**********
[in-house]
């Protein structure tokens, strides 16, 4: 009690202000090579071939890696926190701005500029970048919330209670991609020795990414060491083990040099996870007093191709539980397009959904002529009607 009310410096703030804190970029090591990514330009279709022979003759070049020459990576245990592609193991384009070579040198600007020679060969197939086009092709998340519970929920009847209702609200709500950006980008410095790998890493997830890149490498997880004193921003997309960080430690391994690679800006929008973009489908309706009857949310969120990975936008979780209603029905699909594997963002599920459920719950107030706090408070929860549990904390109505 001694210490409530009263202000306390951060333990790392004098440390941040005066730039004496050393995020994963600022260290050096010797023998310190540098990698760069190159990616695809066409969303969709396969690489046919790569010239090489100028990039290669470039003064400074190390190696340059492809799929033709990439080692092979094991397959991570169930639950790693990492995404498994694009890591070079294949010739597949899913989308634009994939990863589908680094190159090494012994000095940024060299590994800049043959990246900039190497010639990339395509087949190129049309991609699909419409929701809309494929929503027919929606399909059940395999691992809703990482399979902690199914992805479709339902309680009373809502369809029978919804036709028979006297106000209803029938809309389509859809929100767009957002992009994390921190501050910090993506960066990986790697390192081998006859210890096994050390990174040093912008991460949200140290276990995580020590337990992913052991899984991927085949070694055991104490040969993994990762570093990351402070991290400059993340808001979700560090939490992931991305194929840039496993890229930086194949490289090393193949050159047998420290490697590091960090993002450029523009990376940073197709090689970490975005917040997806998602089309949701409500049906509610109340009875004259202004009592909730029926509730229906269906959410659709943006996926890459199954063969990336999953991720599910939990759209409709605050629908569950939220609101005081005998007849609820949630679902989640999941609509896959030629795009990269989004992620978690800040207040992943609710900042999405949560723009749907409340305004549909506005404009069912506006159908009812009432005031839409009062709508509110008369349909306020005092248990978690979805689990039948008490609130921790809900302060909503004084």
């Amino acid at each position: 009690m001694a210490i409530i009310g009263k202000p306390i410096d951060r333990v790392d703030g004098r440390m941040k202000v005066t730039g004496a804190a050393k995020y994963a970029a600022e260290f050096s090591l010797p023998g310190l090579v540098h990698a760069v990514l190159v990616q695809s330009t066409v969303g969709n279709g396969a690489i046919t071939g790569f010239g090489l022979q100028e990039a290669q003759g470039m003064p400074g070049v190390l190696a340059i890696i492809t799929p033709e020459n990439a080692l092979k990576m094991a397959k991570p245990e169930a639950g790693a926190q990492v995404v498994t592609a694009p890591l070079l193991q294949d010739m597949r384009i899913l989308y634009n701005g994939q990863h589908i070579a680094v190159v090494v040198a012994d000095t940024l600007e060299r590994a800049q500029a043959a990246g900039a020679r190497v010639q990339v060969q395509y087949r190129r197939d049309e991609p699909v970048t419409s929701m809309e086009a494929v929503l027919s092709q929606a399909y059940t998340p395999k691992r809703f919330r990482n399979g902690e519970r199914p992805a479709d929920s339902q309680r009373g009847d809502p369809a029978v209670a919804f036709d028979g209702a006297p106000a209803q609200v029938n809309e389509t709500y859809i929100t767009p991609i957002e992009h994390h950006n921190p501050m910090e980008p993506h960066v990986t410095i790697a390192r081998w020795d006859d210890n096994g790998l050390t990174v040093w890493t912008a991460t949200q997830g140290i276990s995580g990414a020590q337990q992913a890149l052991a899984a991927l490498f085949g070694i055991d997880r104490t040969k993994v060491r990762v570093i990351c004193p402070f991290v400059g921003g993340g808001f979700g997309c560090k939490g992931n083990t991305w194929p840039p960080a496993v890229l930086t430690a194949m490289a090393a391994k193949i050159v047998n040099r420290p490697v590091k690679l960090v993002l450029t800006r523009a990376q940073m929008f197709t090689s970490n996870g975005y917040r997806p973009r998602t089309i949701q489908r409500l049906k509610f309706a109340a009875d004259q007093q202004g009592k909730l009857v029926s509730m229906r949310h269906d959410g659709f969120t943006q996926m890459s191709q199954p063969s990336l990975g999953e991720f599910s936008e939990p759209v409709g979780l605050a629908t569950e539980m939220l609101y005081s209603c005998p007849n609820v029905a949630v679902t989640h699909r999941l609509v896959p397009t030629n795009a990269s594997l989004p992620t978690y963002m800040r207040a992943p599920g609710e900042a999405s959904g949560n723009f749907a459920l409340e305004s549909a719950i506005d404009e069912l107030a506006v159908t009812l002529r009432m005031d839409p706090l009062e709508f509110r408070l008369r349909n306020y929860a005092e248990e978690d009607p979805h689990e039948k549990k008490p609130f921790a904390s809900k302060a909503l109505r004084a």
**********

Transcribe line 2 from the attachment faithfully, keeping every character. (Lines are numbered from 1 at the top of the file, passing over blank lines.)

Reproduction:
């Protein structure tokens, strides 16, 4: 009690202000090579071939890696926190701005500029970048919330209670991609020795990414060491083990040099996870007093191709539980397009959904002529009607 009310410096703030804190970029090591990514330009279709022979003759070049020459990576245990592609193991384009070579040198600007020679060969197939086009092709998340519970929920009847209702609200709500950006980008410095790998890493997830890149490498997880004193921003997309960080430690391994690679800006929008973009489908309706009857949310969120990975936008979780209603029905699909594997963002599920459920719950107030706090408070929860549990904390109505 001694210490409530009263202000306390951060333990790392004098440390941040005066730039004496050393995020994963600022260290050096010797023998310190540098990698760069190159990616695809066409969303969709396969690489046919790569010239090489100028990039290669470039003064400074190390190696340059492809799929033709990439080692092979094991397959991570169930639950790693990492995404498994694009890591070079294949010739597949899913989308634009994939990863589908680094190159090494012994000095940024060299590994800049043959990246900039190497010639990339395509087949190129049309991609699909419409929701809309494929929503027919929606399909059940395999691992809703990482399979902690199914992805479709339902309680009373809502369809029978919804036709028979006297106000209803029938809309389509859809929100767009957002992009994390921190501050910090993506960066990986790697390192081998006859210890096994050390990174040093912008991460949200140290276990995580020590337990992913052991899984991927085949070694055991104490040969993994990762570093990351402070991290400059993340808001979700560090939490992931991305194929840039496993890229930086194949490289090393193949050159047998420290490697590091960090993002450029523009990376940073197709090689970490975005917040997806998602089309949701409500049906509610109340009875004259202004009592909730029926509730229906269906959410659709943006996926890459199954063969990336999953991720599910939990759209409709605050629908569950939220609101005081005998007849609820949630679902989640999941609509896959030629795009990269989004992620978690800040207040992943609710900042999405949560723009749907409340305004549909506005404009069912506006159908009812009432005031839409009062709508509110008369349909306020005092248990978690979805689990039948008490609130921790809900302060909503004084």